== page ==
Leading UK rental company HSL supplied Electric Fly Productions with lighting equipment for The Darkness's hugely successful UK tour, working with lighting designer Nick Jevons. This saw the band's return to the major touring circuit after a five year hiatus, ahead of the launch of a third studio album, slated for 2012.
Jevons - known as a master of invention with an aversion to convention – regularly uses Blackburn based HSL to supply his shows and events. He says, “They are the best! Absolutely second to none, a great company, superlative service, spot-on attitude, unwavering dedication to the job …. and lovely people”.
The Darkness was project managed for HSL by Mike Oates, who comments, “We always look forward to working with Nick and his team at Electric Fly. No job is ever predictable or standard, and the results are always visually spectacular.”
This is the first time that Jevons has worked with The Darkness, asked onboard after working with production manager Chris Taplin and The Faces in the summer. He jumped at the chance to design a classic rock lightshow with all the glitz, glamour and fabulousness and none of the clichés … utilising the latest technology and bringing a totally fresh approach.
The amazing results – given the expedient amount of kit - were borne out of the many advantages of having the latest very bright, lightweight moving lights at his disposal. It has been variously reviewed, described, blogged, tweeted and acclaimed as “A truly exciting epic stadium show presented in style and â€˜Academy sized' proportions”.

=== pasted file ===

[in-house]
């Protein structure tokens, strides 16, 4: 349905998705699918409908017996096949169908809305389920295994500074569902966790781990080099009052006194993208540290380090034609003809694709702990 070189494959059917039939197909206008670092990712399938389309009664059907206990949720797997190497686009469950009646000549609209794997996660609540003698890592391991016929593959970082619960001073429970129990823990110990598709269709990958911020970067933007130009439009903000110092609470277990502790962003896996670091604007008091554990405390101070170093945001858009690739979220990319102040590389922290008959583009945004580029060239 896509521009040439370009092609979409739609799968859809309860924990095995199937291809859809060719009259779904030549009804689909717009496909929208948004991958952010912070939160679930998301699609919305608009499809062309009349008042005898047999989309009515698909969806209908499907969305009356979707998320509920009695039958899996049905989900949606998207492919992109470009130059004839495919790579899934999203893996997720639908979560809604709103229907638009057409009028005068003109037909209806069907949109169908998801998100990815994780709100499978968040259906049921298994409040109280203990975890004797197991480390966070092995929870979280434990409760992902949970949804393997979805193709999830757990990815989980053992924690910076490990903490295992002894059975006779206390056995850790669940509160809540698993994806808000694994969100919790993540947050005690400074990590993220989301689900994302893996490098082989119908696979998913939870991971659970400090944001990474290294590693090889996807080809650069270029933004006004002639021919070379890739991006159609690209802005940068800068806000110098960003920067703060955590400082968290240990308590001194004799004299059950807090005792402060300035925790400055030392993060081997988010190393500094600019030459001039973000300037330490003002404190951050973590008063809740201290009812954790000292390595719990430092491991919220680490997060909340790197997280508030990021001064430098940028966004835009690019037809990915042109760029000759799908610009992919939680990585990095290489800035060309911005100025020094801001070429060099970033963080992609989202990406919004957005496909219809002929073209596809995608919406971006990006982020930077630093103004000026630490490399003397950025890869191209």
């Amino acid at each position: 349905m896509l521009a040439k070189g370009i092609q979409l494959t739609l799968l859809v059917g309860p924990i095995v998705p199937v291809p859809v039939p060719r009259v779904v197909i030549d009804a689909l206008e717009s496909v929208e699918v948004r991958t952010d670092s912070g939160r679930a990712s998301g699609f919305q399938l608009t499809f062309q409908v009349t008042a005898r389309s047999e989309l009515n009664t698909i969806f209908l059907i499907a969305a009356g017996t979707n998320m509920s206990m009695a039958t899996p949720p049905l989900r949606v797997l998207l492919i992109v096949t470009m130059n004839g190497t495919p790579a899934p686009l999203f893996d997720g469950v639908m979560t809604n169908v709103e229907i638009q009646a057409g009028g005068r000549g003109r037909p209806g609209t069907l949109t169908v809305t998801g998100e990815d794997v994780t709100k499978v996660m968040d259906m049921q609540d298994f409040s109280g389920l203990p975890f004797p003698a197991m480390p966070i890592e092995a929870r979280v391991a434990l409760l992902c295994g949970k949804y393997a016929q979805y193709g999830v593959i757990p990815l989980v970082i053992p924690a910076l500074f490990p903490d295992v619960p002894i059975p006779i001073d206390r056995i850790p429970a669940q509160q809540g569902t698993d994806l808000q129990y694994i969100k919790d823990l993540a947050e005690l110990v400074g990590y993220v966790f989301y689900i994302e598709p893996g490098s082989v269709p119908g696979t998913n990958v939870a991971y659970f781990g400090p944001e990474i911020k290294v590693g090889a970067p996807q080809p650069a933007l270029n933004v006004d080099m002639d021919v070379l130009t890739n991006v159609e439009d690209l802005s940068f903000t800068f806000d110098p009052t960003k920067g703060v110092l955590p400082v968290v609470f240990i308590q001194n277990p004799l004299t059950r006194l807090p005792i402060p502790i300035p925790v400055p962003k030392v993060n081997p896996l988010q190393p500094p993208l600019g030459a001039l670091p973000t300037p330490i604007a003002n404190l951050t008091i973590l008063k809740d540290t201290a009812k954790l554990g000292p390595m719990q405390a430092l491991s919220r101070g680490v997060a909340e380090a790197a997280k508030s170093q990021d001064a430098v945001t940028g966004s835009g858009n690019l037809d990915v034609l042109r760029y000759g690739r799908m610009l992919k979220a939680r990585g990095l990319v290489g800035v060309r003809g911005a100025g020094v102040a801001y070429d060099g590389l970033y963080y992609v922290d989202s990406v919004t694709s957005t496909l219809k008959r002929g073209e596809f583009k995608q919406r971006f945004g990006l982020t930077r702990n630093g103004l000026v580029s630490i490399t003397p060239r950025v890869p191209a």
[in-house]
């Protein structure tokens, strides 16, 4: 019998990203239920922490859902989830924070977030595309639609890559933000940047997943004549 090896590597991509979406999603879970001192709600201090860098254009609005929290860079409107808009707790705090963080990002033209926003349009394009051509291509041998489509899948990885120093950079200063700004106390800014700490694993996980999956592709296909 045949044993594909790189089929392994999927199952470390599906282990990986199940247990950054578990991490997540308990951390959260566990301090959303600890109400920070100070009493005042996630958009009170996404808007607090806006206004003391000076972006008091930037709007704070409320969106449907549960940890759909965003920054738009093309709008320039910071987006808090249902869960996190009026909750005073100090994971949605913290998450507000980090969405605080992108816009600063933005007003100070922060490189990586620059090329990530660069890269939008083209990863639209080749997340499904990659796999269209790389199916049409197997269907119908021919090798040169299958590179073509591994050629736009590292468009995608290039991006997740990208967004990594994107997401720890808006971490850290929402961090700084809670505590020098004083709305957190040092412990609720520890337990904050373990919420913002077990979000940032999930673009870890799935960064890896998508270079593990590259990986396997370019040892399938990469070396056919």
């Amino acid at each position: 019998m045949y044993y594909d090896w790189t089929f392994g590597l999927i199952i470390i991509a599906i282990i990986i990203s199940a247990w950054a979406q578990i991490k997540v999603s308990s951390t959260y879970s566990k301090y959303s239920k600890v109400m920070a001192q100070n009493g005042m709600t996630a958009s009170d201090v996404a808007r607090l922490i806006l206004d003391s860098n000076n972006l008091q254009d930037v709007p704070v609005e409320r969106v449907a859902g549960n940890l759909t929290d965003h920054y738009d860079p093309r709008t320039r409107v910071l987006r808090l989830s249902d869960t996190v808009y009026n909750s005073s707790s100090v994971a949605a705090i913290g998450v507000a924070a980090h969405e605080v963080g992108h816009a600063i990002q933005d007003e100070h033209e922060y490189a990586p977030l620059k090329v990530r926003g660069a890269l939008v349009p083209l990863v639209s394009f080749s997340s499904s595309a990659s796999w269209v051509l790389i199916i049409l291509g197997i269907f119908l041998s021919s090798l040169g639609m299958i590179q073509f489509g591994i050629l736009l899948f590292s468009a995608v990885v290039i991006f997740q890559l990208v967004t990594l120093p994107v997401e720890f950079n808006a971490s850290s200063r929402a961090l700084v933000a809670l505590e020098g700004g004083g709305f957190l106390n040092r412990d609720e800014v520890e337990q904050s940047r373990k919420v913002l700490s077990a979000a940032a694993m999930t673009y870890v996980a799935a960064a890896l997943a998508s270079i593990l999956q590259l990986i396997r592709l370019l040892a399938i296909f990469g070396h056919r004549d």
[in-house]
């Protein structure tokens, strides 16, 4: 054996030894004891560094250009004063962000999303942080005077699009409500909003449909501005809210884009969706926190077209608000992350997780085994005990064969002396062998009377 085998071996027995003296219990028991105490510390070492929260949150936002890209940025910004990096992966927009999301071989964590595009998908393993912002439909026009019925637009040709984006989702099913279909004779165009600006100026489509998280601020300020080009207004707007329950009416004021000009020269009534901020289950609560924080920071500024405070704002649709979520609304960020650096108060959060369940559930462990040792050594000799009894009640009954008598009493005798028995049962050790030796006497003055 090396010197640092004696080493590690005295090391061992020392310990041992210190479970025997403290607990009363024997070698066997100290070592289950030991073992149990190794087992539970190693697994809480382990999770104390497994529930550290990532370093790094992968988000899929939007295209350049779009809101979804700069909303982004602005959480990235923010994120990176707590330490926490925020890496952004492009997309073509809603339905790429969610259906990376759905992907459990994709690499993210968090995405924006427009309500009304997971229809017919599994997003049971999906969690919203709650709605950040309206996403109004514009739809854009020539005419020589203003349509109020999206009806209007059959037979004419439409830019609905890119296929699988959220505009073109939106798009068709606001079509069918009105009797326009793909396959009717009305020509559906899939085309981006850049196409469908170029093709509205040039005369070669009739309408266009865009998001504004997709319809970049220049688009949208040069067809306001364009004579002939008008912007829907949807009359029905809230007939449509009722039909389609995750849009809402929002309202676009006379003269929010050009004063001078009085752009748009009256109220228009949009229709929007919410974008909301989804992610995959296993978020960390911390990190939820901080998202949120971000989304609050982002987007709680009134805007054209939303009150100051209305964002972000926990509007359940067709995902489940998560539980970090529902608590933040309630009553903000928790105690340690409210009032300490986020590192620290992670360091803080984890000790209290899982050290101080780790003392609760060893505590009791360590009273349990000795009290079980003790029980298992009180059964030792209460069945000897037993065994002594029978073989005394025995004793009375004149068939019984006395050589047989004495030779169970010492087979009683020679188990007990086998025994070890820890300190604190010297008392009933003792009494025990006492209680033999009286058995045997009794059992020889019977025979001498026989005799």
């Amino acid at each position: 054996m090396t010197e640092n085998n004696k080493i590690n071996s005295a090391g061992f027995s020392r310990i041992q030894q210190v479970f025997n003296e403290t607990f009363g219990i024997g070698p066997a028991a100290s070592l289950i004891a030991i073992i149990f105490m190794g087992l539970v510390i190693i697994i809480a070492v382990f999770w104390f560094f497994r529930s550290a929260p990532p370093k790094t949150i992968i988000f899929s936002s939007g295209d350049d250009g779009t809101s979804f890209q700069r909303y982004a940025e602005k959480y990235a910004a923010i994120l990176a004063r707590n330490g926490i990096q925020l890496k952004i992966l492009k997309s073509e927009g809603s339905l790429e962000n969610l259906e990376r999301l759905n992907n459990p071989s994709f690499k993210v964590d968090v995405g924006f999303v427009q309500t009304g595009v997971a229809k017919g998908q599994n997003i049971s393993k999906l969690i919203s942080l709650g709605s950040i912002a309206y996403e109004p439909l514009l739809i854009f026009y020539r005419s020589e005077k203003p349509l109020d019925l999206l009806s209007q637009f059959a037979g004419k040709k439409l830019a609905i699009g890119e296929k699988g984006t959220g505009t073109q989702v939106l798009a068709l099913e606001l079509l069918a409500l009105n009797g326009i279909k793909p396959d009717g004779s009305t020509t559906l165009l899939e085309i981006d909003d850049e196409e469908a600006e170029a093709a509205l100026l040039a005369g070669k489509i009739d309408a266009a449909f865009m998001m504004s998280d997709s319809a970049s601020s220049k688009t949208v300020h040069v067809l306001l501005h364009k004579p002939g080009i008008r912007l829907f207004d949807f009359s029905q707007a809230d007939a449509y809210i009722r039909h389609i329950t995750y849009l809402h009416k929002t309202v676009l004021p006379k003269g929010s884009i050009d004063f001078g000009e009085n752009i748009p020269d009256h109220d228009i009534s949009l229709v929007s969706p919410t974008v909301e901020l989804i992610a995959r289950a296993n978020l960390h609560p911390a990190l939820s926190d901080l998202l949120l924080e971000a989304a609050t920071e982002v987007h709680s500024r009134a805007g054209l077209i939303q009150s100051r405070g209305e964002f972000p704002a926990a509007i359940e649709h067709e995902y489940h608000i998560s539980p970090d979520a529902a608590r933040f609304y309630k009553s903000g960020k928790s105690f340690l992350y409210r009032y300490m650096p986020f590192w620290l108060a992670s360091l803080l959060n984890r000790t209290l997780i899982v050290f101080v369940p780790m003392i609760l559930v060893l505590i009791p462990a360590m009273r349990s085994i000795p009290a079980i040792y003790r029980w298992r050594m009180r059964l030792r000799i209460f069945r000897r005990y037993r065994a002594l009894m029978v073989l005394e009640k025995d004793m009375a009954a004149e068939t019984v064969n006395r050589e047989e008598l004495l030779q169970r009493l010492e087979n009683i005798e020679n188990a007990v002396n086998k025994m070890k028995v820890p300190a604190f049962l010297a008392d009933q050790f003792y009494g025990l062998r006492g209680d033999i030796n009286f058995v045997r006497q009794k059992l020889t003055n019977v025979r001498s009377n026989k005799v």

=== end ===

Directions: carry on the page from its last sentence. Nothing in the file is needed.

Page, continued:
The band are all really keen to put on the best show possible for their fans, and are extremely good at standing on their marks and working with lighting cues and other effects, all of which added to the runaway success of the tour, fuelling a busy and exciting period ahead.
In spite of having just one truck for the whole production and the venues being â€˜variable size' in every sense of the word, Jevons' ideas – conceived in close collaboration with the band – were based on rock â€˜n' roll meets the faded freakshow end of the circus scale.
The backdrop was of striking dirty yellow and black circus tent stripes with a big rancid eyeball in the centre, and the backline – minimal for a loud rock band - was also draped in the same material, made by Hangman.
Jevons' rig was based architecturally on six 8 metre long â€˜spine' trusses made from Tomcat 1 lite-beam, rigged slightly off-centre, running upstage / downstage and raked from back (lower) to front.
They proved ultimately flexible. The lengths could be reduced as needed and the way they were rigged modified as required. One of the biggest technical coups of the tour was fitting the entire rig into Nottingham Rock City (using 3 metre spines) … and filling Hammersmith Apollo with exactly the same rig – and it looking equally cool in both scenarios as well as for anything in between!